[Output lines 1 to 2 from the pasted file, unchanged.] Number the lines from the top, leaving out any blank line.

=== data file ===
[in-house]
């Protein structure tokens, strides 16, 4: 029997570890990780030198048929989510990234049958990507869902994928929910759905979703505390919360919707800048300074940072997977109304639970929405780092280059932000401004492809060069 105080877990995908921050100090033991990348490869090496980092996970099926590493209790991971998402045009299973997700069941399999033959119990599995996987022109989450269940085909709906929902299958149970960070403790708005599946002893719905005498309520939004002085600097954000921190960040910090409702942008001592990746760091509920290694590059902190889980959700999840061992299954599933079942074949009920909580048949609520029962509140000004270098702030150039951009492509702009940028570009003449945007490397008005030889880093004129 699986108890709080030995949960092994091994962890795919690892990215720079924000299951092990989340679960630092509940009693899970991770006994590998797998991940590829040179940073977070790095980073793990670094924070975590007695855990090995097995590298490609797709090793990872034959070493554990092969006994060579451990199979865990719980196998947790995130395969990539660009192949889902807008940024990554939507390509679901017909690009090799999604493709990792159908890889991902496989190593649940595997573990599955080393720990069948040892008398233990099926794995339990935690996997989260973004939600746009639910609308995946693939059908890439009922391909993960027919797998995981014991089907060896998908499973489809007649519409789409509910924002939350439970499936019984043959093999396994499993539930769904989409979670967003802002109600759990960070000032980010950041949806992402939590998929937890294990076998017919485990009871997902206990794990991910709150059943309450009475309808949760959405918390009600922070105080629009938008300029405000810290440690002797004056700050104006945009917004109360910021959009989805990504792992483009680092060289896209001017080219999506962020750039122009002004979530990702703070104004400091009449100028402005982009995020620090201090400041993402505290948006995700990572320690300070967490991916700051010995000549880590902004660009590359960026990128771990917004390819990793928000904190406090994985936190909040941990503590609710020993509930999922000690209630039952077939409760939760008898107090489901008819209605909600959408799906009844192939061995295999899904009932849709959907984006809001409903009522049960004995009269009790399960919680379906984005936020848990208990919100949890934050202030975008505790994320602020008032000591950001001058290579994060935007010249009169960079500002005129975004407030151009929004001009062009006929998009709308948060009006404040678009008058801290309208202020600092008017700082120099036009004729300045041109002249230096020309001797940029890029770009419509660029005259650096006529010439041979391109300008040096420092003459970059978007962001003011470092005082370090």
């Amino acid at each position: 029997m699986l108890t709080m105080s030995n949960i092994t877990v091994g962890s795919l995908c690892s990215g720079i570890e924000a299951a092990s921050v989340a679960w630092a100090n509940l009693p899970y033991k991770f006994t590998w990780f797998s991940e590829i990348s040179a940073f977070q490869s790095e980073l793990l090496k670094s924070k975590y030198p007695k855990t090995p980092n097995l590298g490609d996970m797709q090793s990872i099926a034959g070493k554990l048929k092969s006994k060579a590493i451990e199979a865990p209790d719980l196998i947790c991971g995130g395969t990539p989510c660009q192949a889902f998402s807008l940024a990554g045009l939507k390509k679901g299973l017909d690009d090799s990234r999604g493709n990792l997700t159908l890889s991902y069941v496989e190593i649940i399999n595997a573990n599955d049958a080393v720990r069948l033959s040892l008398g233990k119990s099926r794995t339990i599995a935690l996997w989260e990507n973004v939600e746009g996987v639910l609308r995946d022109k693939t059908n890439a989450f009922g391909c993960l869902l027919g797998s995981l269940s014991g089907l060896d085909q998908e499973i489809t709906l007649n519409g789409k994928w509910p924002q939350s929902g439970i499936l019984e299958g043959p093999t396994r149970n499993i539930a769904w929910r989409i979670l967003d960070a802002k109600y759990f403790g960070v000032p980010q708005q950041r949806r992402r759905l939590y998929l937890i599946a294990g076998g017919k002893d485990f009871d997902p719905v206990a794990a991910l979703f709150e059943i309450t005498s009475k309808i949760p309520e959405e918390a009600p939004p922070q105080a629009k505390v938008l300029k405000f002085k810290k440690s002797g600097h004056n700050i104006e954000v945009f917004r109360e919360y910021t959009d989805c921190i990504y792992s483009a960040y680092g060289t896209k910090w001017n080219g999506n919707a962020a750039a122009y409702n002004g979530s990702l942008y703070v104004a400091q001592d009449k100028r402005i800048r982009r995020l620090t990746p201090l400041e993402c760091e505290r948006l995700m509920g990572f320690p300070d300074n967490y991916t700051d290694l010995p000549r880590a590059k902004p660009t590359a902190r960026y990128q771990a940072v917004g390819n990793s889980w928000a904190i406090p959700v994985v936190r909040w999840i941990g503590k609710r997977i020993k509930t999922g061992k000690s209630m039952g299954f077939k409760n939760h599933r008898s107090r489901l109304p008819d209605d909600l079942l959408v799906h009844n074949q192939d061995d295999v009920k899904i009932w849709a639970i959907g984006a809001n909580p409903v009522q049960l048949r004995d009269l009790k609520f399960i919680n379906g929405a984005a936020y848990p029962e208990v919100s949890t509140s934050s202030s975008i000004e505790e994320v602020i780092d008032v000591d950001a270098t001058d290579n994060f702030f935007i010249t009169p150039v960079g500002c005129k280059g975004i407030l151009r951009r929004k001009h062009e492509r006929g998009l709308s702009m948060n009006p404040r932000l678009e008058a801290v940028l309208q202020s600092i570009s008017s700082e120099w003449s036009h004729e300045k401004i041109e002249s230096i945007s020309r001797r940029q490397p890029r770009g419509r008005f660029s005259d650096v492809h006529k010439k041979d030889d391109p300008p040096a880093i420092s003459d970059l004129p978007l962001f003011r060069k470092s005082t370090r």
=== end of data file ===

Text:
[in-house]
């Protein structure tokens, strides 16, 4: 029997570890990780030198048929989510990234049958990507869902994928929910759905979703505390919360919707800048300074940072997977109304639970929405780092280059932000401004492809060069 105080877990995908921050100090033991990348490869090496980092996970099926590493209790991971998402045009299973997700069941399999033959119990599995996987022109989450269940085909709906929902299958149970960070403790708005599946002893719905005498309520939004002085600097954000921190960040910090409702942008001592990746760091509920290694590059902190889980959700999840061992299954599933079942074949009920909580048949609520029962509140000004270098702030150039951009492509702009940028570009003449945007490397008005030889880093004129 699986108890709080030995949960092994091994962890795919690892990215720079924000299951092990989340679960630092509940009693899970991770006994590998797998991940590829040179940073977070790095980073793990670094924070975590007695855990090995097995590298490609797709090793990872034959070493554990092969006994060579451990199979865990719980196998947790995130395969990539660009192949889902807008940024990554939507390509679901017909690009090799999604493709990792159908890889991902496989190593649940595997573990599955080393720990069948040892008398233990099926794995339990935690996997989260973004939600746009639910609308995946693939059908890439009922391909993960027919797998995981014991089907060896998908499973489809007649519409789409509910924002939350439970499936019984043959093999396994499993539930769904989409979670967003802002109600759990960070000032980010950041949806992402939590998929937890294990076998017919485990009871997902206990794990991910709150059943309450009475309808949760959405918390009600922070105080629009938008300029405000810290440690002797004056700050104006945009917004109360910021959009989805990504792992483009680092060289896209001017080219999506962020750039122009002004979530990702703070104004400091009449100028402005982009995020620090201090400041993402505290948006995700990572320690300070967490991916700051010995000549880590902004660009590359960026990128771990917004390819990793928000904190406090994985936190909040941990503590609710020993509930999922000690209630039952077939409760939760008898107090489901008819209605909600959408799906009844192939061995295999899904009932849709959907984006809001409903009522049960004995009269009790399960919680379906984005936020848990208990919100949890934050202030975008505790994320602020008032000591950001001058290579994060935007010249009169960079500002005129975004407030151009929004001009062009006929998009709308948060009006404040678009008058801290309208202020600092008017700082120099036009004729300045041109002249230096020309001797940029890029770009419509660029005259650096006529010439041979391109300008040096420092003459970059978007962001003011470092005082370090």